Follow-up is so simple, yet complicated. It’s simple, but not easy. It takes effort. Most people think that you only need to follow up on leads who are interested in your product. But you must also follow up to get meetings, to get in front of people, to explain your value, to close a deal. Keep thinking follow-up.
This is so vital that today I have summarized the follow-up advice from Steli Efti, a recognized authority on this subject. You can get more information from https://steliefti.com/.
Follow-up is not only on direct leads but on opportunity. Got an idea? You have to act on it. It is not happening unless you follow up. Newton's First Law of Motion states that a body at rest will remain at rest unless an outside force acts on it, and a body in motion at a constant velocity will remain in motion in a straight line unless acted upon by an outside force.
You have to be the outside force. You have to follow up, follow up, follow up. Why? Because we live in such a distracted world. I can want to do business with you and yet get distracted and busy. I miss out because I didn’t follow up. I get distracted because of the current of the urgent. Everything is urgent.
Why do you have to be so fanatical about following up? Because in our world there is an over saturation of content and options. If you don’t stay in someone’s face, they forget about you. You must not only get their attention but keep their attention. If you have the interest, you can find the time.
It takes 7 to 15 touches 80% of the time to convert a prospect to a client. You must stay in people’s faces. Make a list of high-capacity people; people you should be doing something with. Each transaction should lead to 4 to 6 referrals. How much opportunity are you losing because you don't have a disciplined follow-up? We lose 10% of our momentum every day we don’t act.
You are either a relationship builder or a challenger. Even though you have done a great job of showing them what the problem is, and the solution, if you are a builder you will not move them off the fence.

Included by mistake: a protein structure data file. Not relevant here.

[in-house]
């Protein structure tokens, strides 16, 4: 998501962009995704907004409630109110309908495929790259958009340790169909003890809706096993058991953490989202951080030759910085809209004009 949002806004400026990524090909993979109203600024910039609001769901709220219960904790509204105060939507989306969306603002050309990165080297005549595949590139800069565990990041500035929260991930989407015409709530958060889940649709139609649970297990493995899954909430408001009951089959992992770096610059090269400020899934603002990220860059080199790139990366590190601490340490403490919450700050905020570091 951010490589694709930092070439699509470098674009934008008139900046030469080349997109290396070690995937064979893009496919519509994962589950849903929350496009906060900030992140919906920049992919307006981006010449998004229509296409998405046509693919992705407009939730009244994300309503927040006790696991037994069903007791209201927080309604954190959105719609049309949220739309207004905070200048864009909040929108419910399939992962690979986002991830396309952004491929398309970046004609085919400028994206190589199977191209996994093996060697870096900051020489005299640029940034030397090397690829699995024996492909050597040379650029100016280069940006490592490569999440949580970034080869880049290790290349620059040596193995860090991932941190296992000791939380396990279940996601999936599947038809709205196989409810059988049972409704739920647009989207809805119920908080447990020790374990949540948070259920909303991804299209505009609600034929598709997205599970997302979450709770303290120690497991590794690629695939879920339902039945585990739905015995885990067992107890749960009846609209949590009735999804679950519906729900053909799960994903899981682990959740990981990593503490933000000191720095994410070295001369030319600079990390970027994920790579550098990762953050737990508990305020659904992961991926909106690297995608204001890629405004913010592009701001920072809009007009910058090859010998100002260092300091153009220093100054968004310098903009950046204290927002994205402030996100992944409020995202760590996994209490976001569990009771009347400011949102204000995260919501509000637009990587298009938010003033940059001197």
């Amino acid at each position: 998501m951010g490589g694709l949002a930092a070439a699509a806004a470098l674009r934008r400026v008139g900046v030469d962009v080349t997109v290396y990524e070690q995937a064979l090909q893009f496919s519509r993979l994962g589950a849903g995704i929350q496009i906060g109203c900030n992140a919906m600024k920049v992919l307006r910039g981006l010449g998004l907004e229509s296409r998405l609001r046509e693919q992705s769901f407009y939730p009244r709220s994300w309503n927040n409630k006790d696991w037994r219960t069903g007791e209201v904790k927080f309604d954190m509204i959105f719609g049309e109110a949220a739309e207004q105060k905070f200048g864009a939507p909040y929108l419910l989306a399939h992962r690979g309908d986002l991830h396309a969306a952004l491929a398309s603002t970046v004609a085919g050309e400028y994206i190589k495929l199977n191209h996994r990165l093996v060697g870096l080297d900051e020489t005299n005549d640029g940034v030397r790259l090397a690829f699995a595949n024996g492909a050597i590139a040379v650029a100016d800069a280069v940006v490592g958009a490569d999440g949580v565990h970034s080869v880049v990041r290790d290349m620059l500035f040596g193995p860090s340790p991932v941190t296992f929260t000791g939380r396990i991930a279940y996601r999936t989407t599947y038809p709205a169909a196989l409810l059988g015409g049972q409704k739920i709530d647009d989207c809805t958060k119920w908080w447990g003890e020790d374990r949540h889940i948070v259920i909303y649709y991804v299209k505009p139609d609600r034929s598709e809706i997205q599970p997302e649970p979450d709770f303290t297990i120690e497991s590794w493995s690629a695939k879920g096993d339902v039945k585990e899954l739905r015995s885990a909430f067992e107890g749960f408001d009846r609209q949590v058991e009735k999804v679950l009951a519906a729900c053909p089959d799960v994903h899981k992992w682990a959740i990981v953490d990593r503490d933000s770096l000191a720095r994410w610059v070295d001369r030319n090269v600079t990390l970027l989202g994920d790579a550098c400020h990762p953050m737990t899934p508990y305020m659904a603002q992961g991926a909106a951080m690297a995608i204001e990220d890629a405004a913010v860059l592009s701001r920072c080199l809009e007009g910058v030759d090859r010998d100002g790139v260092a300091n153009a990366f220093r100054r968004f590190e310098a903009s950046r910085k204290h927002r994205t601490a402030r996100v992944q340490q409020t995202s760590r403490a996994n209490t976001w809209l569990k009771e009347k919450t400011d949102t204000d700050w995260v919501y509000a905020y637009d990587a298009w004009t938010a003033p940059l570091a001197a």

Challengers create a healthy tension, but they are not mean or guilt/shamers. Relationship builders want to be liked. Challengers call for action: “I know I can help you.” Forty percent of all top producers are challengers. Ten percent are relationship builders.
Relationship builders start with deflection: “I know that you are really busy…” This will not take you down the road you want to go. You have to be a person of conviction.
Following up is more art than science. The more you do it, the better you get at it. Nothing can replace building strong follow-up habits. You can develop the right habits if you choose to do so consistently. This advice from _____________________ will help you.
How often should you follow up?
1. If you reach out completely cold and never had any interaction with the other person, follow up a maximum of six times. You really don’t have the type of relationship that gives you permission to do much more than that.
2. If you already had some kind of interaction and that interaction was not a clear, definite NO, then follow up as long as it takes to get a response. Never stop till you get a response.
3. The right follow-up frequency
Here’s a general guideline for timing your follow-ups:
Day 1: First follow-up (+2)
Day 3: Follow-up (+4)
Day 7: Follow-up (+7)
Day 14: Follow-up (+14)
Day 28: Follow-up (+30)
Day 58: Follow-up (+30)
from there on once a month
Also set up tasks with due dates, and create lists using smart filter functions.
4. These are not hard rules, they are guidelines. It all depends on the context, the situation, the relationship, and interactions you had with the other person. For example, if you follow up with an incredibly busy and important CEO of a large enterprise, don’t send another follow-up email tomorrow and two days later and four days later. Give them more time; maybe four to seven days until your first follow-up. Maybe follow up once a week. If you know this person gets 5,000 emails a day, be respectful of that fact.
5. Which medium is best for following up? Email or phone? This depends on what you’re after. Do you want to optimize for 1) a quick response or 2) a positive outcome? If you optimize for a quick response (because an issue is time-sensitive), then a phone call is the best medium. However, it’s easier to be annoying, so the risk of turning a "maybe" into a "no" is much higher. If you call ten times in two days, they will probably turn you down even if they were actually interested. Because they’ll think, "Geez, working with this person is too much pain; I’ll pass. "If you optimize for a positive outcome, then email is the best medium for follow-ups, but is a very long process..
Following up by email
Keep it short, upbeat, and professional.
Email #1: “Hey [first name], how is it going? Can we schedule a time to talk this week?”
Email #2: “Hey [first name], we got some new press coverage [link]. I’d love to pick up on our conversation. When’s a good time to chat?”
Email #3: “Hey [first name], can we hop on a quick call Wednesday 4 p.m. or Thursday 11 a.m.? PS: Thought you might find this article interesting [link].”
You get the idea.